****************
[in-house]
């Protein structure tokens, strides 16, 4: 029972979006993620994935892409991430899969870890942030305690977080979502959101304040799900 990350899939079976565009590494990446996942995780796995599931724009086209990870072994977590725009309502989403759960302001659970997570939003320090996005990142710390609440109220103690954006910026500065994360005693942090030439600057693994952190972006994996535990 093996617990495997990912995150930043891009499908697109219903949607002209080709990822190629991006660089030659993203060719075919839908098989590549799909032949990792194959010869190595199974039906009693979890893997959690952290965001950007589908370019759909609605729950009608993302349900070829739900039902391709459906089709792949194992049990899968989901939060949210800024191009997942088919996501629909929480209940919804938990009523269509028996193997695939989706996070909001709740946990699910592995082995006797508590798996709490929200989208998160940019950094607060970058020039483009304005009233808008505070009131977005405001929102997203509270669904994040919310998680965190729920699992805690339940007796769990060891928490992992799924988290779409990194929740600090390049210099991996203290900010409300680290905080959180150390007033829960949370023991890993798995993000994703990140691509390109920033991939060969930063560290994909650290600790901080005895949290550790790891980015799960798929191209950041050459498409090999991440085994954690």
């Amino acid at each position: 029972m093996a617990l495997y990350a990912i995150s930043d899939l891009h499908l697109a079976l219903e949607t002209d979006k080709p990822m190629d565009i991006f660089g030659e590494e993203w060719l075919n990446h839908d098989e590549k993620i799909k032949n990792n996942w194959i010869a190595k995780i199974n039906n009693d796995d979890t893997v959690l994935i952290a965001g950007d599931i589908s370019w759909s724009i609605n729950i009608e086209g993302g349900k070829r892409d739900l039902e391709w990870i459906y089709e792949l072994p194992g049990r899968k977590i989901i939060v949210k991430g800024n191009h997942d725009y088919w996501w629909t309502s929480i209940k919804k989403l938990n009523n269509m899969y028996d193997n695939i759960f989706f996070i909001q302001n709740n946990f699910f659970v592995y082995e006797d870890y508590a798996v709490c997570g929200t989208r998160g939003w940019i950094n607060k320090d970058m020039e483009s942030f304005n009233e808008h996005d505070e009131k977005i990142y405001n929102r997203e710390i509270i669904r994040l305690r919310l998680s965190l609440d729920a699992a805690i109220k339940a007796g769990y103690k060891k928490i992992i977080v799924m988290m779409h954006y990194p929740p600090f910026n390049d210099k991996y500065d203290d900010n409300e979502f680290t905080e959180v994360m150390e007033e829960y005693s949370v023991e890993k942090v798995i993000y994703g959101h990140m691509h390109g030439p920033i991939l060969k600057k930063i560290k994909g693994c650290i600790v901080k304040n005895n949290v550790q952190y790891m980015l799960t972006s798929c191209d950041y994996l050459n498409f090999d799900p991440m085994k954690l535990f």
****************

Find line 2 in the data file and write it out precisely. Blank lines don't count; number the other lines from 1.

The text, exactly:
């Protein structure tokens, strides 16, 4: 029972979006993620994935892409991430899969870890942030305690977080979502959101304040799900 990350899939079976565009590494990446996942995780796995599931724009086209990870072994977590725009309502989403759960302001659970997570939003320090996005990142710390609440109220103690954006910026500065994360005693942090030439600057693994952190972006994996535990 093996617990495997990912995150930043891009499908697109219903949607002209080709990822190629991006660089030659993203060719075919839908098989590549799909032949990792194959010869190595199974039906009693979890893997959690952290965001950007589908370019759909609605729950009608993302349900070829739900039902391709459906089709792949194992049990899968989901939060949210800024191009997942088919996501629909929480209940919804938990009523269509028996193997695939989706996070909001709740946990699910592995082995006797508590798996709490929200989208998160940019950094607060970058020039483009304005009233808008505070009131977005405001929102997203509270669904994040919310998680965190729920699992805690339940007796769990060891928490992992799924988290779409990194929740600090390049210099991996203290900010409300680290905080959180150390007033829960949370023991890993798995993000994703990140691509390109920033991939060969930063560290994909650290600790901080005895949290550790790891980015799960798929191209950041050459498409090999991440085994954690």